OPS tables 2020 draft budget

OTTAWA – The Ottawa Police Service (OPS) tabled the 2020 Draft Operating and Capital Budget with the Ottawa Police Services board (OPSB) at a special meeting of the OPSB Wednesday morning (Nov. 6).

“The members of the OPS are proud to serve this great city and this budget is designed to deliver on Ottawa’s policing and public safety needs, increase member engagement and build on the public’s trust and confidence in the Service,” the OPS released in a statement yesterday.

“This budget makes key investments in Community Policing and member wellness. It ensures we are spending limited resources wisely by aligning with Ottawa Police strategic priorities, identifying process improvements and internal efficiencies,” OPSChief Peter Sloly said. “The budget provides us with the ability to grow our capacity to serve the needs of this dynamic city. It is important that we invest in policing and public safety in a way that ensures social and financial returns on investments.”

“This budget reflects the strategic direction the Board gave to the Service earlier this year and consequently, it invests in the same areas that residents, businesses, schools, councillors, Ottawa Police members, and other partners and stakeholders, told us we needed to prioritize,“ OPSB acting chair Sandy Smallwood said.

Budget financial highlights

The projected net operating budget for the OPS will be $319.2 million on a gross operating budget of $362.1 million with a police tax rate increase of 3 per cent.

This is a net incremental operating budget increase of $12.7 million over 2019. With the assessment growth assumption of 1.5 per cent, the budget results in a net increase to the police tax bill rate of $18 per year for the average household.

The 2020 budget includes continued funding from red light cameras, with an increase of $1.3 million in 2020 and one time funding from the city of $2.4 million. The OPS is forecasted to return $2.4 million in surplus to the city’s general reserve at the end of 2019.

Community policing

The draft budget includes the addition of 30 new sworn officer positions, deployed to bolster OPS Community Policing efforts. Thirteen of those new officers will support the creation of two additional Neighbourhood Resource Teams (NRTs), which will be deployed in neighbourhoods with elevated calls for service, street crime and property crime. This investment, which adds to the current three NRTs, will allow the service to build further community partnerships that focus on the root causes of crime and disorder, develop plans with the community to solve them and address underlying social justice issues facing residents and communities.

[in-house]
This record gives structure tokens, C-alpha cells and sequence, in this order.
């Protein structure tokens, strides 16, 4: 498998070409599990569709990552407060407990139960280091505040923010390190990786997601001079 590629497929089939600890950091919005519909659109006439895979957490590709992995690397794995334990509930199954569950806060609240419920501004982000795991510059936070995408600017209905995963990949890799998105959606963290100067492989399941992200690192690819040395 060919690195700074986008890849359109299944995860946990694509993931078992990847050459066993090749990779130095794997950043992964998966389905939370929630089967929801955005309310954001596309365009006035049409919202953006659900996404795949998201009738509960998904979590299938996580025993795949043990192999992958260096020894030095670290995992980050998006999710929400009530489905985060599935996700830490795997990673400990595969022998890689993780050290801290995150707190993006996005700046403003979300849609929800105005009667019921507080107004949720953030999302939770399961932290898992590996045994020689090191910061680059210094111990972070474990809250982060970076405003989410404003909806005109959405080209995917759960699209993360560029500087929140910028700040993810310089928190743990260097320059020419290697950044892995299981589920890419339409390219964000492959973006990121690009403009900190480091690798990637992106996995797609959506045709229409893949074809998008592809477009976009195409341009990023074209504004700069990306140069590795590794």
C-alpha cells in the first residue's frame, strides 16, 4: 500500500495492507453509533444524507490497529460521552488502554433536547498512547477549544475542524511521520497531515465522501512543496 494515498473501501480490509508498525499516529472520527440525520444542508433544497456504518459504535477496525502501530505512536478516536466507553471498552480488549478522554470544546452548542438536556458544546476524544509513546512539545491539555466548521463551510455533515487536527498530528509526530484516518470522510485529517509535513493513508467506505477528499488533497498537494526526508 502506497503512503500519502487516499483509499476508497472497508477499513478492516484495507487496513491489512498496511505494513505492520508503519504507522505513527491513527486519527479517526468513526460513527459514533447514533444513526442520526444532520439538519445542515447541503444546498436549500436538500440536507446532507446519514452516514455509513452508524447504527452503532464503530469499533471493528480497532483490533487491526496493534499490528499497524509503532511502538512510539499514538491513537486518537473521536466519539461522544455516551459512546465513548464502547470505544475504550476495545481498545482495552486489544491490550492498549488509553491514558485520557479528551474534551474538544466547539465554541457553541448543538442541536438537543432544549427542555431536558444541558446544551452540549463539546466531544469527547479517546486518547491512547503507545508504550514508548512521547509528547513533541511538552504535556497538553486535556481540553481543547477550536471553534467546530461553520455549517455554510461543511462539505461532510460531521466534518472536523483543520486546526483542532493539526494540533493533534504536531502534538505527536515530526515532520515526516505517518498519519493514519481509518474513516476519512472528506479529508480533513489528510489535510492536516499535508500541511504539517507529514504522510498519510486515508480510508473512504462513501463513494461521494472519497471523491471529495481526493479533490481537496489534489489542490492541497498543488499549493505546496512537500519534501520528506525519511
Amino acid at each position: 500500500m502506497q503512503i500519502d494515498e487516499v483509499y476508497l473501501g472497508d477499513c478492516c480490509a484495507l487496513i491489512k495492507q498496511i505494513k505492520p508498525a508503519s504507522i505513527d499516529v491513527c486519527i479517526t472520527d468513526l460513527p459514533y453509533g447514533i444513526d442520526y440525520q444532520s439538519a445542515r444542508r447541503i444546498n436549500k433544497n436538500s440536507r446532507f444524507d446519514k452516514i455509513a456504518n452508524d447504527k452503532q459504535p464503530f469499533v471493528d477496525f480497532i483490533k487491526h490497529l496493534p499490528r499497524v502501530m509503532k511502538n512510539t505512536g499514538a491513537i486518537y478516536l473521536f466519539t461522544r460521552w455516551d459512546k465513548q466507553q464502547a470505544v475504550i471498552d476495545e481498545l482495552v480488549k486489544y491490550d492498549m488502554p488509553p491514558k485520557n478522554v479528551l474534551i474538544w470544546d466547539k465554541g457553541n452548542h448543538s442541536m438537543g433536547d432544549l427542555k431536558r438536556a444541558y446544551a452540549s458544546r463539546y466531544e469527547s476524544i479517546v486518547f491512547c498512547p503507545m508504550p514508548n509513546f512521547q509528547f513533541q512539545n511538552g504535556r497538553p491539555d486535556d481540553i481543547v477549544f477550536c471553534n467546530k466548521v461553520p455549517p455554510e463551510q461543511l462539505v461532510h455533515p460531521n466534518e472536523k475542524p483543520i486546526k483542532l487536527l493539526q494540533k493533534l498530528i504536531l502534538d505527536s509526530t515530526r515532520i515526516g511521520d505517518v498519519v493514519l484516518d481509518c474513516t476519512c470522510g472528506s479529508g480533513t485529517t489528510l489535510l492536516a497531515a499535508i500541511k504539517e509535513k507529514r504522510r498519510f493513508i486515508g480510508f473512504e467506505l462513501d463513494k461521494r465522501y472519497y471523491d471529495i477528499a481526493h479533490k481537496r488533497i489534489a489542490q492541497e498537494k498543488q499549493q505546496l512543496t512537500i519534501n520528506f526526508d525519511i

Other staffing investments will be made in Outreach and Recruiting and Community Development. As well, OPS has also leveraged provincial funding to add an additional two sworn officers to the Guns and Gangs Section.

The budget includes $4.2 million in investment in wellness programming including peer support, specialized health programming, unlimited access to professional psychological services and resiliency training.

“While that spending will continue, we have also begun to review those services to ensure that we are meeting the needs of members, keeping pace with best practices and identifying new opportunities to get our members the supports they deserve,” the OPS said. “This will enable our members to deliver more effective and productive service to the community.”

The budget includes funding for a permanent Equity, Diversity and Inclusion Office that will strengthen community partnerships. The office will promote trust in policing and further develop an internal culture that actively promotes equity, diversity and inclusion.

The budget also identifies efficiencies and savings through internal administrative service improvements and realignments as well as the Back Office Integration Initiative. That initiative is working to share City of Ottawa administrative services as well as leveraging shared technologies.

The OPS wants to hear from residents and business about their thoughts on the 2020 budget. Public delegations and questions from Ottawa city councillors are welcome at the Nov. 14, Finance and Audit committee meeting at City Hall starting at 10 a.m. in the Colonel By Room, 110 Laurier Ave, second floor; and at the beginning of the regular meeting of the OPSB on Nov. 25, at 4 p.m. in the Champlain Room, 110 Laurier Ave., second floor.

The Ottawa police 2020 budget is scheduled for approval by the board on Nov. 25, and by City Council on Dec. 11.

A complete copy of the Ottawa Police Service 2020 Draft Operating and Capital Budget is available for viewing or downloading from ottawapolice.ca/reports. As well, it can be requested through info@ottawapolice.ca.